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Soren Kierkegaard makes a clear elaboration on the concept of sickness not leading to death in the Christian perspective. A clear illustration of that ideology is supported by the biblical story of Jesus raising Lazarus from death. While narrating the story of Lazarus, the author suggests that if Lazarus’ sickness led to death, then raising him would not have been beneficial.
A contrast between what is termed as a natural person and a Christian is drawn so as to understand their varying perception on death. The natural person views death as the end, while to a Christian death is a mere step on the journey to eternal life.
The message conveyed in the introductory statement shows that sickness does not lead to death in the Christian sense; hence ruling out any fear by a Christian towards death. On the same note, sickness unto death is discussed. It is termed as the spiritual death, which according to Kierkegaard is something a Christian ought to fear (Kierkegaard, 9).
What amounts sickness unto death
The notion that sickness does not cause death has been narrowed to an explanation of what amounts to a death. Despair is what is referred to as sickness unto death in the life of a Christian. Despair creates a barrier between a Christian and God’s plan. In other words, a
Christian becomes inconsistent with God’s plans for the Christian. It has also been termed as losing the self. To present a further elaboration on the concept of one losing self, humanity is defined as the existence of significant tensions between the infinite and finite. The said tensions are held at a balance on one hand, while tensions between what is necessary and possible. The said elements of desire are interlinked with dialectical balancing of the antagonistic features (Kierkegaard, 63).
Though human beings are said to be inherently reflective and self alert, this alone does not result in self realization. To achieve self realization, human beings ought to be conscious and in conformity with a higher purpose; that is, God’s plan for a human being. Any individual who denies the existence of the higher purpose which has the duty of sustaining life, he/she is said to be in despair (Kierkegaard, 25).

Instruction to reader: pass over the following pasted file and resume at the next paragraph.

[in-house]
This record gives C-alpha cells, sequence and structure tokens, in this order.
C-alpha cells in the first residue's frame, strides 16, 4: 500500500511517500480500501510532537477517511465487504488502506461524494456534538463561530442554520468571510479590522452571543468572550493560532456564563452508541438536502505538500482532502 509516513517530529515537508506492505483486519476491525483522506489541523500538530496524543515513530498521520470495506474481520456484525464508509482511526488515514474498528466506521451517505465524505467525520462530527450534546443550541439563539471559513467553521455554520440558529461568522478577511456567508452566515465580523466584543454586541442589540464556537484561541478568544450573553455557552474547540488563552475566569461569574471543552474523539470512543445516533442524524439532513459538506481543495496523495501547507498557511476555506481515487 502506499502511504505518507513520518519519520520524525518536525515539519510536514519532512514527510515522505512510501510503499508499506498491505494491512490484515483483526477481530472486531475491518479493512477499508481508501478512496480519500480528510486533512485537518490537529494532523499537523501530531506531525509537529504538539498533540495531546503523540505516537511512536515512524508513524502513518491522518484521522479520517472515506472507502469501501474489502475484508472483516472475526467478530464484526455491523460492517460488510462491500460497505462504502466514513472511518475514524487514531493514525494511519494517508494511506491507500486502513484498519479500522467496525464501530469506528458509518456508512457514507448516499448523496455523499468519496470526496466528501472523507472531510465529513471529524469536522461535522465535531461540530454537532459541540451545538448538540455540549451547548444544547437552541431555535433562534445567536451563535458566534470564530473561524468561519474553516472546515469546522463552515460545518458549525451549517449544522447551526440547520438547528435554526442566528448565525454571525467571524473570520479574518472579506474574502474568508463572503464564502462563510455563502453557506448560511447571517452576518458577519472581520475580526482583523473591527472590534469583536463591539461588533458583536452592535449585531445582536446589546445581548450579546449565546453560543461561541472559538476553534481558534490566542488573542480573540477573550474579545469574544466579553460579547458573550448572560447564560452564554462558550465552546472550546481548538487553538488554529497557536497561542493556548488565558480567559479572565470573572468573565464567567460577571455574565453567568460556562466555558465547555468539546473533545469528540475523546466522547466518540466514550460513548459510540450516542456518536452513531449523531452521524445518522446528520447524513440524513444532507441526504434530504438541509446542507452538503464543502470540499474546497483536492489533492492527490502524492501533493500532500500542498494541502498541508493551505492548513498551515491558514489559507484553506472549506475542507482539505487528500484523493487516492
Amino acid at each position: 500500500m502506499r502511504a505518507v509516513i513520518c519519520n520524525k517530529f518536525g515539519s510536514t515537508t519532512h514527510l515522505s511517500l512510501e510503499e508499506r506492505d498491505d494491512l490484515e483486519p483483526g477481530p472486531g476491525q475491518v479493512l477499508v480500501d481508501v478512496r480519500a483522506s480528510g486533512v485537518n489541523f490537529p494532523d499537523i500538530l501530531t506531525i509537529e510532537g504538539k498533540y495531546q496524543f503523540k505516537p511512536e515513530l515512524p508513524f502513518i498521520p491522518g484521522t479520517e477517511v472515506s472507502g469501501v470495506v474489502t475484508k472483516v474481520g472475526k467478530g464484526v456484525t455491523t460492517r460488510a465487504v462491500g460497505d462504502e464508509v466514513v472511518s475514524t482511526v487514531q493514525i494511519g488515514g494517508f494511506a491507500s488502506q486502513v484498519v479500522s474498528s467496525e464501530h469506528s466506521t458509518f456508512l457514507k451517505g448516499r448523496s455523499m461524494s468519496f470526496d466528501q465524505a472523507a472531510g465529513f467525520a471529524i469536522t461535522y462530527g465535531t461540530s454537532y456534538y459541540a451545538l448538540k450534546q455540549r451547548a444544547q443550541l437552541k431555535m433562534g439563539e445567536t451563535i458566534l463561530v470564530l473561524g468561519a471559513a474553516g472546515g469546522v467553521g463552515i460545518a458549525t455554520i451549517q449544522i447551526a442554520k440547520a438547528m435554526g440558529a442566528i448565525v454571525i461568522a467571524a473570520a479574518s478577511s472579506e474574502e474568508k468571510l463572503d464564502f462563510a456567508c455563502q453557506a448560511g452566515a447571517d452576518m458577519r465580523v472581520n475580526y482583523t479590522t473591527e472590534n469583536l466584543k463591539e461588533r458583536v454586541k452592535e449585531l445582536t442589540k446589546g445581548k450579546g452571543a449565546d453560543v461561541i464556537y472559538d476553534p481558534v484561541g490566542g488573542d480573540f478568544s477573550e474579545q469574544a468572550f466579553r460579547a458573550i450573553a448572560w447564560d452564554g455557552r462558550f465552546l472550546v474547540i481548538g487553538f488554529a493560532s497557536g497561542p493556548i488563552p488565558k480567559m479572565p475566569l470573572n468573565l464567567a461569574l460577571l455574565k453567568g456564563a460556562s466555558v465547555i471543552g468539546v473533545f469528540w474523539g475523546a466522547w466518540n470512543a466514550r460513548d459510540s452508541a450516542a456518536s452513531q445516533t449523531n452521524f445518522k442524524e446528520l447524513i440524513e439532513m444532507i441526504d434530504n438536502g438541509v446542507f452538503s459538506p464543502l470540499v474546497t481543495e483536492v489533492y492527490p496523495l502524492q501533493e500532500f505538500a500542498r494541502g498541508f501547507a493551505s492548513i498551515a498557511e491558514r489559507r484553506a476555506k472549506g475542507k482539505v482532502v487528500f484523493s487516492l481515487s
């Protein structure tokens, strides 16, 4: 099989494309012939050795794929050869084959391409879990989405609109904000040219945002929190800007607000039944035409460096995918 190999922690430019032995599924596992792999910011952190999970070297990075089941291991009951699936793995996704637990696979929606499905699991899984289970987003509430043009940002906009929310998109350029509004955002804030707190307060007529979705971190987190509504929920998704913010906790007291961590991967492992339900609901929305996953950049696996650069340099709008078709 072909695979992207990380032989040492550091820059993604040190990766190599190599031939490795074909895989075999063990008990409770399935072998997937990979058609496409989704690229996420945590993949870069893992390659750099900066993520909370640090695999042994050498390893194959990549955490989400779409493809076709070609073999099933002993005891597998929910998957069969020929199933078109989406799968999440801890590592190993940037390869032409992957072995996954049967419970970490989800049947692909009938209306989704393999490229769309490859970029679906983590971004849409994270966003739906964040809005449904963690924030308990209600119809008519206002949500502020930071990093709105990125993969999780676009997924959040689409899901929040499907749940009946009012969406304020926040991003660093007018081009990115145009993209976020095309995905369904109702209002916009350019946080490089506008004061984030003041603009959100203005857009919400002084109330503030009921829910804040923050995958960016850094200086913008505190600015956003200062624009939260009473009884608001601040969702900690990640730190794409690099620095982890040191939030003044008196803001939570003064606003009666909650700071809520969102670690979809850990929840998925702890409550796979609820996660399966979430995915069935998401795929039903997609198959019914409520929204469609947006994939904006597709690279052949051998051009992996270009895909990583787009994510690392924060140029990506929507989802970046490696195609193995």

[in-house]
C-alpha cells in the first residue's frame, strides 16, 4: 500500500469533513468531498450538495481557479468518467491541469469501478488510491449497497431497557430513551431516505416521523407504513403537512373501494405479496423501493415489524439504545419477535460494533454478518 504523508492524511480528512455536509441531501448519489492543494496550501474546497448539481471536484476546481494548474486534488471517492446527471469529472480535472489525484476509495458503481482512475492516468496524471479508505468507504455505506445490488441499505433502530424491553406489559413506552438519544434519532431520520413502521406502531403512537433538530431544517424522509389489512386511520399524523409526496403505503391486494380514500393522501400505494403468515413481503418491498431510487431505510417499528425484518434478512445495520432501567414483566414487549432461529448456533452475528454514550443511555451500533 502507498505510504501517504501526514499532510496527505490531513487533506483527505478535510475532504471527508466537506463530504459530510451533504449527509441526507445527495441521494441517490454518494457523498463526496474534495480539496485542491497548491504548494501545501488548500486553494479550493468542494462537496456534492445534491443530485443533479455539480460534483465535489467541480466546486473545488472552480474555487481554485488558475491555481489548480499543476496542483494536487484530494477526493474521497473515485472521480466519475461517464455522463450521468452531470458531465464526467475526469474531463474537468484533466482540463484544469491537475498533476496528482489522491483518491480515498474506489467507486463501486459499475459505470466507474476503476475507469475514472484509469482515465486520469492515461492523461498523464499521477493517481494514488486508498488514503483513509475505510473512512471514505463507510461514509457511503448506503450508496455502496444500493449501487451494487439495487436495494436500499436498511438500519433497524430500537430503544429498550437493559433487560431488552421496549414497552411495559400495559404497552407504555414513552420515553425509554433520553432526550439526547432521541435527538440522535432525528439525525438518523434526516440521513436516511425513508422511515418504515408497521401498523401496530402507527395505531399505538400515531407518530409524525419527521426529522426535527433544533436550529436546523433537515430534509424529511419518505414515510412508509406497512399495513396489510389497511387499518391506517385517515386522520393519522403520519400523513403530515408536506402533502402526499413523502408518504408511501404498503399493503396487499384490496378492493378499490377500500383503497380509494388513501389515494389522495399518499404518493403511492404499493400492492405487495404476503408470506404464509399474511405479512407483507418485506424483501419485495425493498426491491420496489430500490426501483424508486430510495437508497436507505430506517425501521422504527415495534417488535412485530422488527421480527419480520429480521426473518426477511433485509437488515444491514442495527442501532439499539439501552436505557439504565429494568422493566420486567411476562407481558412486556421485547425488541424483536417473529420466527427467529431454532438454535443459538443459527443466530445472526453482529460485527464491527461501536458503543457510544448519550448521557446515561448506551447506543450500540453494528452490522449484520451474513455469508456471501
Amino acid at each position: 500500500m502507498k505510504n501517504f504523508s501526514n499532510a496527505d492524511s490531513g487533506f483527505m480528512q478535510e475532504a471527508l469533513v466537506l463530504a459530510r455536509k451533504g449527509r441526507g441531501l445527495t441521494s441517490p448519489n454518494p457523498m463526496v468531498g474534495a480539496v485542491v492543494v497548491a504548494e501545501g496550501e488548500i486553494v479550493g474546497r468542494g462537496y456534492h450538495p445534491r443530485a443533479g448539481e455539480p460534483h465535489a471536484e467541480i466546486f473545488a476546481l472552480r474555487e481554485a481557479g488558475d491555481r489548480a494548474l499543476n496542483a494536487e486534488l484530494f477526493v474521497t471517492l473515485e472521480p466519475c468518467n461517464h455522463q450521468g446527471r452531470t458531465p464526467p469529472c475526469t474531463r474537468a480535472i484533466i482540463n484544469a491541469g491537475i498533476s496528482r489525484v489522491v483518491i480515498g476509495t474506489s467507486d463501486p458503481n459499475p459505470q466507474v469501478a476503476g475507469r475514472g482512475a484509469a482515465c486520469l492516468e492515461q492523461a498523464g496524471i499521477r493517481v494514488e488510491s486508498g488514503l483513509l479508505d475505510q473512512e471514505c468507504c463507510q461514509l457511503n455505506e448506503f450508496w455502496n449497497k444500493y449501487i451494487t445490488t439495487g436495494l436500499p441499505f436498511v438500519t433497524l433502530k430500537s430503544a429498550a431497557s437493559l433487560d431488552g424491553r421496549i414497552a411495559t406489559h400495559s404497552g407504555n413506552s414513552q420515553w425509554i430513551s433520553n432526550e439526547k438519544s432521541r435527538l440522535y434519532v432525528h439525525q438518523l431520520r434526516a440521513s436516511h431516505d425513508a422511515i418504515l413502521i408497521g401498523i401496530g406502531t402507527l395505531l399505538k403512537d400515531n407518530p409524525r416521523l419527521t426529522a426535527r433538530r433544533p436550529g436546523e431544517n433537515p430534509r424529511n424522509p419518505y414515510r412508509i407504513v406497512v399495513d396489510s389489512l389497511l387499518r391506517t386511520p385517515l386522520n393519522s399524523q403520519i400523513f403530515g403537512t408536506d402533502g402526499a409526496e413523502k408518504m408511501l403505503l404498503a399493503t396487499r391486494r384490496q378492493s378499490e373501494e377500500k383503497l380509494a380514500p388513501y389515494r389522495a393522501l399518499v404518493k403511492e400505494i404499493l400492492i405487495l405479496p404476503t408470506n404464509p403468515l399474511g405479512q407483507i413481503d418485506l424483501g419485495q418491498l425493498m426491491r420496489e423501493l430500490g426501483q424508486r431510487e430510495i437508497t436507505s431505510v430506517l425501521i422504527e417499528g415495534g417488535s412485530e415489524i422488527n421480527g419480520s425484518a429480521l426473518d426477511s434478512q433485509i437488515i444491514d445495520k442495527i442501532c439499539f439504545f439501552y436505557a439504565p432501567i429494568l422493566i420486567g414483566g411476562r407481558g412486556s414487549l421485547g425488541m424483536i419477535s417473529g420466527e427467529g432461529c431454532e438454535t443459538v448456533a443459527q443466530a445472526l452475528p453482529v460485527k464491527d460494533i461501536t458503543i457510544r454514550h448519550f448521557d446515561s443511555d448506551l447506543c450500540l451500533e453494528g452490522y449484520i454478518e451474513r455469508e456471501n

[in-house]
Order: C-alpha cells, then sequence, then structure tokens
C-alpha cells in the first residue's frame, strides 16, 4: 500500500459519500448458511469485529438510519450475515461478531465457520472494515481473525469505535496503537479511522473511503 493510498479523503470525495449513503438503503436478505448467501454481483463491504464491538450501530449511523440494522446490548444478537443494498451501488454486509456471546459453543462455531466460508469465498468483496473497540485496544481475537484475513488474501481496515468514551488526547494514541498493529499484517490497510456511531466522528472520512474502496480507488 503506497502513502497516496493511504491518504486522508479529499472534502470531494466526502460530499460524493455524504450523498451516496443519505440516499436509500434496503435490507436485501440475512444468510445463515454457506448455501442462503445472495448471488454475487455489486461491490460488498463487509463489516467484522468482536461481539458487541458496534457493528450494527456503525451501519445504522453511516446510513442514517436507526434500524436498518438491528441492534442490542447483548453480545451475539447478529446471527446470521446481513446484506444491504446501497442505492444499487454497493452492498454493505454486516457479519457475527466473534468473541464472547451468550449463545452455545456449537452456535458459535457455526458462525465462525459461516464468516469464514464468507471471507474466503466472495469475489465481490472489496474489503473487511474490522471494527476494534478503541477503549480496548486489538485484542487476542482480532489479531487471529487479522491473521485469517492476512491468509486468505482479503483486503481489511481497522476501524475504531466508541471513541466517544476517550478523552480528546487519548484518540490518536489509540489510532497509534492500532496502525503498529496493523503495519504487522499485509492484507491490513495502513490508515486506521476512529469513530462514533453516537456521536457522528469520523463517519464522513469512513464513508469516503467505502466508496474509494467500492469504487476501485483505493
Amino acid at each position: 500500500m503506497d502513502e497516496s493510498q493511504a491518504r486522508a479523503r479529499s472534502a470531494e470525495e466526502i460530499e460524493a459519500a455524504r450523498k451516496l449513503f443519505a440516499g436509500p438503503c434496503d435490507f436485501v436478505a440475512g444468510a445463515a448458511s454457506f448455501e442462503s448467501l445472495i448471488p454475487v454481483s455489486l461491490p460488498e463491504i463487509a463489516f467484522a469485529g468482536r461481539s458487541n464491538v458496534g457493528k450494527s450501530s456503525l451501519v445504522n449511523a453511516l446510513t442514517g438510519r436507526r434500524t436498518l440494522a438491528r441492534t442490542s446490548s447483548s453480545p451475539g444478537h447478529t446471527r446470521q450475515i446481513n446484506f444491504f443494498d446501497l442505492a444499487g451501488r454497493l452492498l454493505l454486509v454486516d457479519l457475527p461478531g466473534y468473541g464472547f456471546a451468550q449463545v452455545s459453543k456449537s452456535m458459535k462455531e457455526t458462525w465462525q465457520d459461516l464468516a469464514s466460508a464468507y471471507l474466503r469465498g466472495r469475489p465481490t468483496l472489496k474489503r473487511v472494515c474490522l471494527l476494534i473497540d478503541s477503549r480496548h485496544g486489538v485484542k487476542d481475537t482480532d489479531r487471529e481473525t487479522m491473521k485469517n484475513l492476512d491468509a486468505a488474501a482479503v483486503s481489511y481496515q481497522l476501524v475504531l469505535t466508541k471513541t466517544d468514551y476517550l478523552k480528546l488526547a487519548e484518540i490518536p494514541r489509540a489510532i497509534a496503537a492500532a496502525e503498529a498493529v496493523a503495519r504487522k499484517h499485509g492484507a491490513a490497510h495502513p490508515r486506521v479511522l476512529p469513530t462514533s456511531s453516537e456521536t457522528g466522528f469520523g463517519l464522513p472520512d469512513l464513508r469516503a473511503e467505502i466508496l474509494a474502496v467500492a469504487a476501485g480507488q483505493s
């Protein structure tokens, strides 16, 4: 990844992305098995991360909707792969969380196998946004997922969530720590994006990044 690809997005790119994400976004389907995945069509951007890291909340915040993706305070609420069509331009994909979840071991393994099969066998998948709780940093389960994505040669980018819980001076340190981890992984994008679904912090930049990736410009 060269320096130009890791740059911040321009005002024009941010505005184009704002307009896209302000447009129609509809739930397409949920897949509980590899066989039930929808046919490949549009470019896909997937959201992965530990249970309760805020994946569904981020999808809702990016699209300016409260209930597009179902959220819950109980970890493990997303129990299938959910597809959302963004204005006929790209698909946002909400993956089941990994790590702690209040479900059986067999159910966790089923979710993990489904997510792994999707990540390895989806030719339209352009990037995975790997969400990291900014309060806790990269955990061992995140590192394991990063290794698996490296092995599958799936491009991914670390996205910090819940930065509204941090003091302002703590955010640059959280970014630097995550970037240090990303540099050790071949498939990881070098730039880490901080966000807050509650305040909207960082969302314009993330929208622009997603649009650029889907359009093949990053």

Despair and its three categories
The failure to recognize the existence of God has been explained as despair. Despair is divided into three main types. To start with, is the unconscious despair which entails the unnoticed element of a self. This desire is also described as inauthentic despair since it is a despair created by ignorance. In this state of affairs, an individual is totally unaware of self distinct from reality. The second form of despair is using the immediate events or terms to define self.
In this form of despair, an individual appreciates that he/she has self but desires to lose it by arranging the finite life hence losing the power to realize the self. The last form of despair encompasses the awareness of self but a staunch refusal to surrender to the direction of the will of God. This despair does not acknowledge the creator. In a nut shell, the despair certainly means that an individual denies the reality by not becoming the person he/she is created to be (Kierkegaard, 9).
The true test to despair is to merge the finite with the infinite. Essentially, an individual out of despair is one who has faith. The recognition of the existence of God and self is the immunity to despair. At that moment, the recognition of self is held to rest where it was created (Kierkegaard, 27).
As mentioned above, sickness does not lead to death in the Christian perception. The only death in the Christian life is despair. Despair is defined and it types discussed. In addition, the solution to be adopted to avoid despair is offered after the discussion of the forms of despair. The recognition of the true self and the existence of a sustainer otherwise termed as faith are the only opposite way to avert despair.
Kierkegaard, Søren. Sickness Unto Death: Sören Kierkegaard. S.l.: Wilder Publications, 2008. Print.